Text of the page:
The Emotions of a Hunting Life
** This essay contains graphic descriptions of hunting and the death and butchering of animals. **
Generally speaking, I do not enjoy deer hunting very much. That is not to say that I don’t love being outdoors, especially on late fall mornings, when cold sunrises are breathtaking. Despite all of that, deer hunting often feels too much like work. I sit for hours, checking my watch frequently. I feel more of the morning chill than normal because I can’t move around. I have no hunting buddies to talk to. I start to hallucinate. Tree limbs in the distance play tricks on my senses and begin to look like antlers. I have to worry about scent and the wind direction, and so I sit in a cloud of vanilla, which I have sprayed on everything in hopes the deer will not notice the smell of the suburbs on me.
Despite my lack of enthusiasm for deer hunting compared to other things I hunt, I do enjoy having the meat in the freezer. I am slowly trying to shift my meat consumption habits to only a day or two per week, and I would eventually like to get to the point where I only consume wild game. I don’t have any illusions about changing the factory farming industry with my choices, but I do like the idea of mostly consuming things that lived a wild life.
This past year, for the first time, I butchered my own deer. I have always processed my own game when it came to geese, ducks, turkey and the various small game that I hunt, but traditionally Dwyers take our deer to the processor. I remember going with my dad to drop his first deer off and it was a bit surreal to see it returned to us a couple of weeks later as steaks, sausage and roasts. I always intended to learn how to do this myself, but expedience and convenience seemed to get in the way. That and fear. I feared I would make mistakes in the butchering and not give my deer the full respect it deserved.
Even after 30 years, hunting remains an emotional experience for me. I am constantly vigilant against the day I cease to feel good about what I am doing, or feel anything at all. I know if that ever happens I will put my guns away and take up a camera. Killing deer is especially hard. There is a always a moment shortly after the shot where I swear I will never hunt deer again. They are beautiful animals and their general appearance reminds me of my dogs. Luckily most of my deer have gone down quick, but this past year I had to watch my deer fight against death for what seemed like an eternity. Legs were kicking and the deer kept raising it’s head because the wound, while fatal, was not ending its life as quickly as I had hoped. I silently pleaded to the universe for its suffering to end. After five minutes, I could take it no more and sent another round into the base of its neck, killing it instantly. Ultimately I lost some meat from the extra shot, but it was worth it to end things. It was an unpleasant experience only made possible by a lifetime afield and the ability to compartmentalize in the moments when hard work needs to be done.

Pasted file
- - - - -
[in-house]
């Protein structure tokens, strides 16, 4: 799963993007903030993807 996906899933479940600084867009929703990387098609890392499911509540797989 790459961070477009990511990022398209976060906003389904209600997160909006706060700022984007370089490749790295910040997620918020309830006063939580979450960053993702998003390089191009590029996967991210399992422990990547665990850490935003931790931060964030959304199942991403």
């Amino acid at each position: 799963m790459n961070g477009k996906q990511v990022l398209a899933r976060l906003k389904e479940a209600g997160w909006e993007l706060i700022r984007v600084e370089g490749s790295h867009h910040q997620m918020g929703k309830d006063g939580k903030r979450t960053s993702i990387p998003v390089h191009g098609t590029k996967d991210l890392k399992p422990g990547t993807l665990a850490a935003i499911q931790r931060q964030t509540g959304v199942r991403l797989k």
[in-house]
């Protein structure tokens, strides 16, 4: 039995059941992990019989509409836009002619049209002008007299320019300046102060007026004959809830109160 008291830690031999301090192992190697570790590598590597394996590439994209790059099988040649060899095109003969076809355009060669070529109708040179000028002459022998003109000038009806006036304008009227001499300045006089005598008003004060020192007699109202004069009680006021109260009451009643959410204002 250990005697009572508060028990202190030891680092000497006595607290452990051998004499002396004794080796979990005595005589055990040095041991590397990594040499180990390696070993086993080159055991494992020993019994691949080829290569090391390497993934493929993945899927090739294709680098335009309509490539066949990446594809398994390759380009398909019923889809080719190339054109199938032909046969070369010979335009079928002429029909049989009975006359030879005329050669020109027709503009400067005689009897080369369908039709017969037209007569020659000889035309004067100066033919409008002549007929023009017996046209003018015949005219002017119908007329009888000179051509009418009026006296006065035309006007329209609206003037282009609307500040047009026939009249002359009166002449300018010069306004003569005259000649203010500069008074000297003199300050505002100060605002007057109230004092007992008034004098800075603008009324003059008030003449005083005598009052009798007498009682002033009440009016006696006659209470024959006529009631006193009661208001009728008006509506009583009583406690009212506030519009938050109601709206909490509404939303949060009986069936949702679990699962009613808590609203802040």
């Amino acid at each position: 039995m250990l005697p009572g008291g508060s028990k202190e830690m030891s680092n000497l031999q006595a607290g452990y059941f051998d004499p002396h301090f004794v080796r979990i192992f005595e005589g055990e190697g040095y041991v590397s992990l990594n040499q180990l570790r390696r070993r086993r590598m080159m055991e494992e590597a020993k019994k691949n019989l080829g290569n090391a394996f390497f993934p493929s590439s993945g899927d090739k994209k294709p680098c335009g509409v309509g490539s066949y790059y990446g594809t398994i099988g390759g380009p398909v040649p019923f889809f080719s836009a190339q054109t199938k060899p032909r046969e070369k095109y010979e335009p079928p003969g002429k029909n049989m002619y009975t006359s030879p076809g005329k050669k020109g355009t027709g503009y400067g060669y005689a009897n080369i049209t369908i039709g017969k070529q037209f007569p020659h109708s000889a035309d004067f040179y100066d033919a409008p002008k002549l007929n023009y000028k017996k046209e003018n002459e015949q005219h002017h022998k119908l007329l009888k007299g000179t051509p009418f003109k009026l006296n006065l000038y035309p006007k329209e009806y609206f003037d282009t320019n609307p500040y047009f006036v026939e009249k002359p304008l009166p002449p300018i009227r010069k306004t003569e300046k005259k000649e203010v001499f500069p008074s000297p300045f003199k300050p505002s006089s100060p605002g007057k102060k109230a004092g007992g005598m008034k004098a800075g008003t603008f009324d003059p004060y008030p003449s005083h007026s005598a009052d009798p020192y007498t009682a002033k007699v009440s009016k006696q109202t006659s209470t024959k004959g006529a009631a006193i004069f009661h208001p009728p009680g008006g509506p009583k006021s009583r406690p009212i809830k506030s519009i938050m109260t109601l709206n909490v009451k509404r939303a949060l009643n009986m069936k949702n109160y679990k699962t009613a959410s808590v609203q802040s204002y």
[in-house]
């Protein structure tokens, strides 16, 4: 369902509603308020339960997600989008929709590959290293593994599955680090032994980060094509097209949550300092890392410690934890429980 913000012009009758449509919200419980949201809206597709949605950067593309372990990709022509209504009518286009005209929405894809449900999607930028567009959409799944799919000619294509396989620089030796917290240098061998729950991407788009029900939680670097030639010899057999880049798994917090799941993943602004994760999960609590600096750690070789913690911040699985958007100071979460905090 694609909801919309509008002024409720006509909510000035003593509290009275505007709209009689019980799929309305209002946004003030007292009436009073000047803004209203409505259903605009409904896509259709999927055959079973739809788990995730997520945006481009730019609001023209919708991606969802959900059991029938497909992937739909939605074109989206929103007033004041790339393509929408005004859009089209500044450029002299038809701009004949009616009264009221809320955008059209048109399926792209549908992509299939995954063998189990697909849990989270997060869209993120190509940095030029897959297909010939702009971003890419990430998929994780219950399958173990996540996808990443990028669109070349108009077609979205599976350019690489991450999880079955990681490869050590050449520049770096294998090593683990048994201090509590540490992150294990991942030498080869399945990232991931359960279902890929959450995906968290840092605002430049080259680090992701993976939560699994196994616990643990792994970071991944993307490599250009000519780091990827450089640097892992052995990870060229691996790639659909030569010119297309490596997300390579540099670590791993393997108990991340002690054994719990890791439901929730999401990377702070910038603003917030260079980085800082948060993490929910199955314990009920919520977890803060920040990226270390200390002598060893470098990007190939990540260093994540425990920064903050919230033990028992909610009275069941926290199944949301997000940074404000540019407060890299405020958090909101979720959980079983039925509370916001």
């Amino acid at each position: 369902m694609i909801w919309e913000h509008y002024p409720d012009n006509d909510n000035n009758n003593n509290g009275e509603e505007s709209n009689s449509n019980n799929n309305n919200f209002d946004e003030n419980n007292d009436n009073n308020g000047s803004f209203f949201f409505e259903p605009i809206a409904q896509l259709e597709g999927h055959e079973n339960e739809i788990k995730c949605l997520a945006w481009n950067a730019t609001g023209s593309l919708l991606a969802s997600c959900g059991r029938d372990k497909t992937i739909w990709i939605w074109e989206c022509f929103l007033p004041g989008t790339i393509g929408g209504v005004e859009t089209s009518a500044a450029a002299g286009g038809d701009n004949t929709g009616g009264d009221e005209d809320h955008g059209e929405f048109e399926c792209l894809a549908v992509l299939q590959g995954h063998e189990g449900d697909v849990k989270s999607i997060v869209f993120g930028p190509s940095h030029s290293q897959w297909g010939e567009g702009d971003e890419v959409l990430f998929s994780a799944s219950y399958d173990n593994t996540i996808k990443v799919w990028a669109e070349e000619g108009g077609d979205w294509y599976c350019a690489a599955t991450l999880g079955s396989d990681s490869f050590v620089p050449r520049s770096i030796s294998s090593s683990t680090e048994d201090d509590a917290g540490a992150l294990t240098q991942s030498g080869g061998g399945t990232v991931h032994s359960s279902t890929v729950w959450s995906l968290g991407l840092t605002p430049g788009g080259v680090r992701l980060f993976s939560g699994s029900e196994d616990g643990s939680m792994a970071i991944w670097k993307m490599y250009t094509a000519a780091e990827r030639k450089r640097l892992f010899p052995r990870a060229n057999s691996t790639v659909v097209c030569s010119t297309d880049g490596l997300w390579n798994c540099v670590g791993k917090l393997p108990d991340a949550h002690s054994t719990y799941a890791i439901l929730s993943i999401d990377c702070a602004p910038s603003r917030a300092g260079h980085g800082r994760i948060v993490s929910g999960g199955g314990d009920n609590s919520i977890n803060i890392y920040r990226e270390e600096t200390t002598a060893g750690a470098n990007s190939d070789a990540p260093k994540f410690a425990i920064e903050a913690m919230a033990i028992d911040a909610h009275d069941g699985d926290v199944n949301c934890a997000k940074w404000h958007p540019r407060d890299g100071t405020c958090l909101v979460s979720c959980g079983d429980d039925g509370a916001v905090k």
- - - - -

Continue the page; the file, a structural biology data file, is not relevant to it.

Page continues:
After field dressing the deer and bringing it home I began the slow butchering process. As I said earlier, I have butchered plenty of animals. I understood the basic technique but with deer you are trying to produce very specific cuts, similar to a cow or pig. I went through dozens of latex gloves as I would go back and forth to my laptop to consult the YouTube video that was guiding me. Hours later the deer had been reduced to roasts, steaks and burger. Most went in the freezer but I saved the tenderloins for dinner the next night.
The tenderloin was gently cooked in butter to medium rare and served alongside some sauteed onions. While enjoying the meal, I reflected on the experience. I saw the deer go from a living thing, to a dying thing, to a dead thing, to a butchered thing, to piece of meat on my plate…all in the span of 24 hours. Also not the first experience for me with an animal I hunted, but the first with a deer. I was filled with appreciation but also a desire to do more of it. This year, the goal is 2-3 deer for the freezer and more meals like the one I had last November.